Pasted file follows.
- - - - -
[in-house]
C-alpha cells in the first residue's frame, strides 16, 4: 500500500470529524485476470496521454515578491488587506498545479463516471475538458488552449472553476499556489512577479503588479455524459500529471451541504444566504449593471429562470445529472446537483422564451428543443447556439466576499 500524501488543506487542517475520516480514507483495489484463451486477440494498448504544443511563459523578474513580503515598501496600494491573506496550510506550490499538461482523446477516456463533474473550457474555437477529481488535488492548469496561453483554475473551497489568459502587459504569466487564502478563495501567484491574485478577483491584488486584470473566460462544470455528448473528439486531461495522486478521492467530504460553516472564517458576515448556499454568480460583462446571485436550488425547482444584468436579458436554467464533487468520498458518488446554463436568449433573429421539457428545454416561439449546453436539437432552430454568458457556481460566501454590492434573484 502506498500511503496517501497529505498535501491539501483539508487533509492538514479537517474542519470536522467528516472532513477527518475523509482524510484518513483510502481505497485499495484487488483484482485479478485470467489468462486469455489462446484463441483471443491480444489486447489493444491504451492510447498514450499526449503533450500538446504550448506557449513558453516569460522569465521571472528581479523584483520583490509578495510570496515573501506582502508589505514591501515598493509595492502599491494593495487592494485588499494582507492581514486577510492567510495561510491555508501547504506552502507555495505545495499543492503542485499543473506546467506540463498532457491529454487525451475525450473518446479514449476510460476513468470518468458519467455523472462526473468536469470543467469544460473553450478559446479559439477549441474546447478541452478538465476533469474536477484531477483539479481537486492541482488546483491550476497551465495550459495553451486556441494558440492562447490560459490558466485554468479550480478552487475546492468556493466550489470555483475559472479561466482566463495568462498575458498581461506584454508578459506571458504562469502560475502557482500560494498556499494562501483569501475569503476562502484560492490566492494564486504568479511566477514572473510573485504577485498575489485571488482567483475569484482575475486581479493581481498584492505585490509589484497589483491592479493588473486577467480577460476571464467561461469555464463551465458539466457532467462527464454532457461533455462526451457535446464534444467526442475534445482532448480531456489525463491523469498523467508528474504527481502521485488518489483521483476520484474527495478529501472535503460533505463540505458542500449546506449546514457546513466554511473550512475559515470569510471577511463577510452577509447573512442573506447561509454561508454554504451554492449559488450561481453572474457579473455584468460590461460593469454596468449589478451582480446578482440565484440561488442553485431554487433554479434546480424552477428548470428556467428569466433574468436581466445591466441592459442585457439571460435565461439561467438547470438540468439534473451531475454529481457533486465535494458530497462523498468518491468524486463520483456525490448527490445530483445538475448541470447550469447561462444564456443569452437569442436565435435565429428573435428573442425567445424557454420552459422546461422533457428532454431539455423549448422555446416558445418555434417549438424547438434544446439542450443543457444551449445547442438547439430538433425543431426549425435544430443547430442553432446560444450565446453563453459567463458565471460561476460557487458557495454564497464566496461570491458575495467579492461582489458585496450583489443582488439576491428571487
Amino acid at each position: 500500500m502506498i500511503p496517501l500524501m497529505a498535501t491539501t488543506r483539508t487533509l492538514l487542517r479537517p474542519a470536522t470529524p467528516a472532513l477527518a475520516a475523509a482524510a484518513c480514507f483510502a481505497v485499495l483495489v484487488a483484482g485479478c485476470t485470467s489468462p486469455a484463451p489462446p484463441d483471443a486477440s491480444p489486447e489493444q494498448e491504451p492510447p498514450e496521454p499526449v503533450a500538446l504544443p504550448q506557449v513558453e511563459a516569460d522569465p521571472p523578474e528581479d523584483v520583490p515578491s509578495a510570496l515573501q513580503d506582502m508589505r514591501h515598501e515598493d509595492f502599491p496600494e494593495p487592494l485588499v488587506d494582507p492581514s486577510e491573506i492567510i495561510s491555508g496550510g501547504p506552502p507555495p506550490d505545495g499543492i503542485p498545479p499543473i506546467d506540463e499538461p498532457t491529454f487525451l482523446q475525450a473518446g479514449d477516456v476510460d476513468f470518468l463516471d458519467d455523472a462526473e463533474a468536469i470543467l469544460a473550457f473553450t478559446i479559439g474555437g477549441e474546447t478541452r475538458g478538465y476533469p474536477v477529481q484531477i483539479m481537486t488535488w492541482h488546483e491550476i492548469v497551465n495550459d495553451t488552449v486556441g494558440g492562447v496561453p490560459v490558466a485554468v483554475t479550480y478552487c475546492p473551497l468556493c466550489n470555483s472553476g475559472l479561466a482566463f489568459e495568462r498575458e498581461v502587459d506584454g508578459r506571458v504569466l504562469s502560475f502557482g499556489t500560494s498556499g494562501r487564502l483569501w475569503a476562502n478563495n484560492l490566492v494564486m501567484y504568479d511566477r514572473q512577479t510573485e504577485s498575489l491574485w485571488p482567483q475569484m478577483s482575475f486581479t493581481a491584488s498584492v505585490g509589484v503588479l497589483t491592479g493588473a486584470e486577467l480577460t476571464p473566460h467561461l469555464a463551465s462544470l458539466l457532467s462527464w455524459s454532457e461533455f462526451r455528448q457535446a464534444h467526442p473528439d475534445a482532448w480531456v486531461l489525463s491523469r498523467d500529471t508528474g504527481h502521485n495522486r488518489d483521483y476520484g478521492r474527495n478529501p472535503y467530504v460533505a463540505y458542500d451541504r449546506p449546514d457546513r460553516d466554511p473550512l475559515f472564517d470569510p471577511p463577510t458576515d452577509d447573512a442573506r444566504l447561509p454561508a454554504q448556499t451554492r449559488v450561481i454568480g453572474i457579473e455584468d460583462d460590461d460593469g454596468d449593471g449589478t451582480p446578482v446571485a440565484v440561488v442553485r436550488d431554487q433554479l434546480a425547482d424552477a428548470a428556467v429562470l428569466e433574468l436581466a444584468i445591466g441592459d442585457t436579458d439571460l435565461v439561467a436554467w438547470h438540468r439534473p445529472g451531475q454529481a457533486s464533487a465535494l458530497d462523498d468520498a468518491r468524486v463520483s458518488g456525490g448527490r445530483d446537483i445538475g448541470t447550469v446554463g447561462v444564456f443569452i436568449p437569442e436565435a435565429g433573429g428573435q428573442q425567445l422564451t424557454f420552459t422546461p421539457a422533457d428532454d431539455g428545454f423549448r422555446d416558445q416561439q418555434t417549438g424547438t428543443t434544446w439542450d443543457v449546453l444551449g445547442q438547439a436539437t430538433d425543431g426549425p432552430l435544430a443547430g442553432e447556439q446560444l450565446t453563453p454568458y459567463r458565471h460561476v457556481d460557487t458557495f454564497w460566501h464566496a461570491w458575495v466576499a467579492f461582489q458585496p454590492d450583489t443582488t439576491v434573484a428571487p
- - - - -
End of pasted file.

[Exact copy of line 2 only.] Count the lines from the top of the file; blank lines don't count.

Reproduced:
C-alpha cells in the first residue's frame, strides 16, 4: 500500500470529524485476470496521454515578491488587506498545479463516471475538458488552449472553476499556489512577479503588479455524459500529471451541504444566504449593471429562470445529472446537483422564451428543443447556439466576499 500524501488543506487542517475520516480514507483495489484463451486477440494498448504544443511563459523578474513580503515598501496600494491573506496550510506550490499538461482523446477516456463533474473550457474555437477529481488535488492548469496561453483554475473551497489568459502587459504569466487564502478563495501567484491574485478577483491584488486584470473566460462544470455528448473528439486531461495522486478521492467530504460553516472564517458576515448556499454568480460583462446571485436550488425547482444584468436579458436554467464533487468520498458518488446554463436568449433573429421539457428545454416561439449546453436539437432552430454568458457556481460566501454590492434573484 502506498500511503496517501497529505498535501491539501483539508487533509492538514479537517474542519470536522467528516472532513477527518475523509482524510484518513483510502481505497485499495484487488483484482485479478485470467489468462486469455489462446484463441483471443491480444489486447489493444491504451492510447498514450499526449503533450500538446504550448506557449513558453516569460522569465521571472528581479523584483520583490509578495510570496515573501506582502508589505514591501515598493509595492502599491494593495487592494485588499494582507492581514486577510492567510495561510491555508501547504506552502507555495505545495499543492503542485499543473506546467506540463498532457491529454487525451475525450473518446479514449476510460476513468470518468458519467455523472462526473468536469470543467469544460473553450478559446479559439477549441474546447478541452478538465476533469474536477484531477483539479481537486492541482488546483491550476497551465495550459495553451486556441494558440492562447490560459490558466485554468479550480478552487475546492468556493466550489470555483475559472479561466482566463495568462498575458498581461506584454508578459506571458504562469502560475502557482500560494498556499494562501483569501475569503476562502484560492490566492494564486504568479511566477514572473510573485504577485498575489485571488482567483475569484482575475486581479493581481498584492505585490509589484497589483491592479493588473486577467480577460476571464467561461469555464463551465458539466457532467462527464454532457461533455462526451457535446464534444467526442475534445482532448480531456489525463491523469498523467508528474504527481502521485488518489483521483476520484474527495478529501472535503460533505463540505458542500449546506449546514457546513466554511473550512475559515470569510471577511463577510452577509447573512442573506447561509454561508454554504451554492449559488450561481453572474457579473455584468460590461460593469454596468449589478451582480446578482440565484440561488442553485431554487433554479434546480424552477428548470428556467428569466433574468436581466445591466441592459442585457439571460435565461439561467438547470438540468439534473451531475454529481457533486465535494458530497462523498468518491468524486463520483456525490448527490445530483445538475448541470447550469447561462444564456443569452437569442436565435435565429428573435428573442425567445424557454420552459422546461422533457428532454431539455423549448422555446416558445418555434417549438424547438434544446439542450443543457444551449445547442438547439430538433425543431426549425435544430443547430442553432446560444450565446453563453459567463458565471460561476460557487458557495454564497464566496461570491458575495467579492461582489458585496450583489443582488439576491428571487